Many people who have chronic conditions get tattoos to remind themselves, as well as others, that they are stronger than their disease. Others get ink to raise awareness and to be heard.

Rheumatoid arthritis (RA) is a systemic inflammatory disease that causes inflammation in the lining of the joints, usually in many parts of the body. This inflammation causes joint cartilage to erode, which in turn causes pain, swelling, and even deformity. There is no cure and the disease affects over 1.5 million adults in the United States alone, according to the Centers for Disease Control and Prevention.

Here are just a few of the tattoos people affected by RA have gotten to increase awareness about the disease and to give themselves the strength they need to live with it.

Facts & Figures: Learn more about RA »

If you’d like to share the story behind your own RA tattoo, email us with the subject line “My RA Tattoo” and be sure to include: a photo of your tattoo, a short description of why you got it or why you love it, and your name if you wish to be identified.


“My tattoo was inspired by song lyrics that I grew up on. They not only give me comfort in life, but are a constant reminder that regardless of how I'm feeling or how my day may be going, I've got to push through. I know one must sing in happiness, but also laugh in the face of hardship. The day I got this tattoo is exactly 5 days before graduating from nursing school, and my worst year of pain in my battle with RA.” – Lisa Warrington


“I was diagnosed with JRA at 15 years old. My first rheumy told my mom I'd be in a wheelchair at 21. She took me out of his office looking defeated. I took it as a challenge. I'll be 30 in a week... no chair!” – Sarah Glynn


“I got this not long after being diagnosed with RA. It's obvious what it's about as obviously the reaper will be coming for me early. What I would like to save up for is a biomechanical tattoo to do around either my shoulder or wrist.” – Kerry McIness


“I have had Systemic JIA since I was five years old. In 1993, there were little resources. I was told growing up to hope that I would get better, but that I would be in a wheelchair quickly. I have always held the belief, though, that I will get better as long as I stay true to myself and keep fighting.” – Kristen Schultz


“I have had juvenile idiopathic arthritis since I was 7 years old and now I am 19 years old. About three years ago, the arthritis started to deteriorate my right jaw joint and I ended up getting an implant this year. The reason why I got this tattoo is because it has been an emotional and long battle, but I need to have faith and stay strong. My mom got a tattoo with me as well because she wants to support me through this journey. Arthritis sucks!” – Brittany Melendez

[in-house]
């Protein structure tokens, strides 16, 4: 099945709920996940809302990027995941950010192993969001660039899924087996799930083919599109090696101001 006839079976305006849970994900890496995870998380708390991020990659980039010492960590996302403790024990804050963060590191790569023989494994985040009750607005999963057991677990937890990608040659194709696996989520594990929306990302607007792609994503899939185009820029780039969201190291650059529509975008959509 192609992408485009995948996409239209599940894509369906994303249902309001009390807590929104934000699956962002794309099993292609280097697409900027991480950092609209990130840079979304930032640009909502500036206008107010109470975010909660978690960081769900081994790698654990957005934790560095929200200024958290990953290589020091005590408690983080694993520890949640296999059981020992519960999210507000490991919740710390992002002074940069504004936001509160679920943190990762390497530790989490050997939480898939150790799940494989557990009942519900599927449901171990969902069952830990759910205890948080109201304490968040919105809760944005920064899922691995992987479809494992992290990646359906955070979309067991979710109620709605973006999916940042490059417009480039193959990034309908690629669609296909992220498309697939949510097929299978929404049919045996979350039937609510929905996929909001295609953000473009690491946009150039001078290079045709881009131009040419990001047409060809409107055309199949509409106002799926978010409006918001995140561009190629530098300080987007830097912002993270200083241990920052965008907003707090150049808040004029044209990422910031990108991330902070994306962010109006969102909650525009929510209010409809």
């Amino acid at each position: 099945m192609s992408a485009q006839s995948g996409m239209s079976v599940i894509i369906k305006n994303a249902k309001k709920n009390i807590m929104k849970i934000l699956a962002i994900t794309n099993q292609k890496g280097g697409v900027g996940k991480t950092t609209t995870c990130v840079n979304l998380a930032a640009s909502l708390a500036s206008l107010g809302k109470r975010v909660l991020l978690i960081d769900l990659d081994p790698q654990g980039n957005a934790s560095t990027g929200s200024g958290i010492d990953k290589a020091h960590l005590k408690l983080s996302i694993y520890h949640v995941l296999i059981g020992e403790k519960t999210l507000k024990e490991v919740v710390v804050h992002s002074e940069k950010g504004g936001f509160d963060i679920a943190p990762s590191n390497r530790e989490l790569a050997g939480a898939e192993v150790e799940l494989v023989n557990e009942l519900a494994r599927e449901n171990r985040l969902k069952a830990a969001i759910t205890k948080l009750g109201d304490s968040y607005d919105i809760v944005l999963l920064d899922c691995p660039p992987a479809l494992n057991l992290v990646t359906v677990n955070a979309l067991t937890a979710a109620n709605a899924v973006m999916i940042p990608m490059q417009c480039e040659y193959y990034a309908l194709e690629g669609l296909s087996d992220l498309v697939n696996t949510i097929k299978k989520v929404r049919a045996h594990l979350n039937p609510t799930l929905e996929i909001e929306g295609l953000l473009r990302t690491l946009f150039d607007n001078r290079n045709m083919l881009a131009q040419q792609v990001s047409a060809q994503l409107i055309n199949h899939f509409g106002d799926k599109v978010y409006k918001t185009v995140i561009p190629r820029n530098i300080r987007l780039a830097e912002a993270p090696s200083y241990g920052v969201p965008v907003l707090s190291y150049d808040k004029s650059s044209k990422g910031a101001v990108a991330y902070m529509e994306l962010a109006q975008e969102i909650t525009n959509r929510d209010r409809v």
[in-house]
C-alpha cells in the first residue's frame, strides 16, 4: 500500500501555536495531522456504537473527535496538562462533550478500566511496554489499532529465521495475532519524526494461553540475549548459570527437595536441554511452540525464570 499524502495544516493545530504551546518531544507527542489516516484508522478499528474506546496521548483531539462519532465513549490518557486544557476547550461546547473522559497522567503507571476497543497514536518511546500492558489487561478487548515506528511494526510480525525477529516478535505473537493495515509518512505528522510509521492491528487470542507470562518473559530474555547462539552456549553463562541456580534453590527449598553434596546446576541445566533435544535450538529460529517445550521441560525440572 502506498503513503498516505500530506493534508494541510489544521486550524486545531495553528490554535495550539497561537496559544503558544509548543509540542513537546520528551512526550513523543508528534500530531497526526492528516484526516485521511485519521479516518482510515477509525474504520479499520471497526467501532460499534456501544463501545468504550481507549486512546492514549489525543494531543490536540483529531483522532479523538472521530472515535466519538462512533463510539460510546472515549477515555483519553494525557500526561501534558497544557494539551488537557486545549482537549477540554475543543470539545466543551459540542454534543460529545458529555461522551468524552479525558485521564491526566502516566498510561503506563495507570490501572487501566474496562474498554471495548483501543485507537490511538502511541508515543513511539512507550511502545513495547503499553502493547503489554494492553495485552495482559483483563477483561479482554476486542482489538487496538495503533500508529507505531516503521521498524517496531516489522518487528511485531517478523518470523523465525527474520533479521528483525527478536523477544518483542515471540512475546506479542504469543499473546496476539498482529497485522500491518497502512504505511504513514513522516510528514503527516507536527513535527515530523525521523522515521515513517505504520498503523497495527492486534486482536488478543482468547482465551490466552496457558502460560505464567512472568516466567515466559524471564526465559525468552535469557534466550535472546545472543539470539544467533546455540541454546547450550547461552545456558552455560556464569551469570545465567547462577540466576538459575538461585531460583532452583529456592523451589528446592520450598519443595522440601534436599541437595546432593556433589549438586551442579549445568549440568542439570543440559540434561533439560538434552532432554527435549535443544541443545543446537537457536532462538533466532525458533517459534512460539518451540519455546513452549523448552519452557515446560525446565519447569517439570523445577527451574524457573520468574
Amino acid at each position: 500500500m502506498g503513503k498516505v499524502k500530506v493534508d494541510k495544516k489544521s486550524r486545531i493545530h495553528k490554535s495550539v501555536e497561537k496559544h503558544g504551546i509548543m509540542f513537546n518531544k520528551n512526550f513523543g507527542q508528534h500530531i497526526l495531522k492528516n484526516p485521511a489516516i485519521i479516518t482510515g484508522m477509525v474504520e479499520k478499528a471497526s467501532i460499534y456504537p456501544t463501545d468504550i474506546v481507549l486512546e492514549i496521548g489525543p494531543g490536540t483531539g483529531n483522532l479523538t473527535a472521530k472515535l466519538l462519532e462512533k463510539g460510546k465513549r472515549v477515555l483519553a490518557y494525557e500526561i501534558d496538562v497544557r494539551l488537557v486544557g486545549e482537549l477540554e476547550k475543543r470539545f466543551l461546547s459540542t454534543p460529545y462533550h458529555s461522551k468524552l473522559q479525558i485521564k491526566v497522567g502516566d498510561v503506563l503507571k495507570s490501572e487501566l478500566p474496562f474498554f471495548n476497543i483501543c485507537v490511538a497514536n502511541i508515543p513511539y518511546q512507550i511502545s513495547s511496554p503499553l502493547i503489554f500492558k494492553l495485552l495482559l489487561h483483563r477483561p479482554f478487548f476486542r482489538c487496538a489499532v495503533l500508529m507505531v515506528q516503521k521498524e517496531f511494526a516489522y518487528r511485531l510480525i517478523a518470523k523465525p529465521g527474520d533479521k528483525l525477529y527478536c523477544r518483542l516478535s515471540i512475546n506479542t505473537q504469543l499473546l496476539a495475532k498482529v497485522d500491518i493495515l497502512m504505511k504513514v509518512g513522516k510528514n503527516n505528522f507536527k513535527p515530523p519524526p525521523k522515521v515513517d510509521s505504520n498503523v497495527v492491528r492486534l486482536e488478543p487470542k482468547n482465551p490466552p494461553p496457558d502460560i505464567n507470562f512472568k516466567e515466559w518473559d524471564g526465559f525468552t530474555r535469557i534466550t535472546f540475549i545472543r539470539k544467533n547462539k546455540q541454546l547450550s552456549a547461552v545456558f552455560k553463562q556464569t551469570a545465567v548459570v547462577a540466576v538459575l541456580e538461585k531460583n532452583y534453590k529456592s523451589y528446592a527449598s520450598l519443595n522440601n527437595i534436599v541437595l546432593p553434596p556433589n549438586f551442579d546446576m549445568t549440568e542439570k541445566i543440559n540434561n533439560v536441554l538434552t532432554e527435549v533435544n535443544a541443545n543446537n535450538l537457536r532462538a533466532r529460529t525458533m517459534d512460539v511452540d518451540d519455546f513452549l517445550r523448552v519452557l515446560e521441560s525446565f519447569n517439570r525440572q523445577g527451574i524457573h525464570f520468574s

“My RA Tattoo is for the strength my sister and I share! We both have RA and are determined to fight! Love is for the sisters. The colors are for our RA fight!” – Tammie Cederhol


“I am 36 years old and the mother of three children. I was diagnosed with RA three years ago, and one of the first places that RA affected was my left wrist — the hand I write with. Every day is a battle, but I refuse to let it take over my life. I always look at this tattoo to remind myself of where I came from and to keep fighting!” – Shannon


“I was diagnosed with RA in December 2011. I've struggled with this disease just in the few short years I have had it. I just got this tattoo in May 2014 for my 40th birthday and I love it so much. When I look down at my foot I'm reminded that He is always walking with me and helping and guiding me with all my steps in life. With him by my side I can conquer anything... even this disease.” – Anonymous


“This is a quote by Pierre-Auguste Renoir. He too had RA. Before his death he was confined to his home. He was visited daily by Henri Matisse. Renoir, almost paralyzed by arthritis, continued to paint in spite of his infirmities. One day as Matisse watched the elder painter work in his studio, fighting torturous pain with each brush stroke, he blurted out, “Auguste, why do you continue to paint when you are in such agony?” Renoir said, “The pain passes, but the beauty remains.”

This inspired me. Not only because Renoir had RA, but because these words touched my heart in a profound way as I realized that my pain was producing a beautiful brokenness. I have never viewed suffering in the same light since then. – Shamane LaDue


“I was diagnosed with polyarticular juvenile rheumatoid arthritis. My entire life has been a struggle. [I did] not fully understand what this disease was doing to me until I got older—realize what it took from me, and what it continues to take from me. People who are in my life have no way in understanding any of what I go through. It sucks—arthritis sucks.” – Marissa Ankenbauer


“This is a reminder to myself to never give up the fight. Placed on my wrist for the world to see, so they may ask questions, to educate others. The colors represent my fight against RA/fibromyalgia, and the angel is for my dad, who lost his battle due to complications from RA. I’m a survivor.” – Christy


“I am 31 years old with severe RA. I got this tattoo four weeks ago. I had the ribbon put on my left finger, as it was my first deformity. It’s permanently bent. My tattoo raises awareness daily, as most people who see my hand ask what it means. I can hold up my crooked bent finger and say, ‘RA did this to me.’” – Jenn


“I’ve been diagnosed for four years. The RA ribbon on my foot reminds me to take my disease one step at a time!” – Ginger Clinton


“My tattoo reminds me every day to live, love, and laugh. Each ‘L’ looks like a ribbon, and my heart represents my strength to appreciate my life. Each ribbon represents one of my illnesses: asthma, rheumatoid arthritis, and thyroid disease.” – Catherine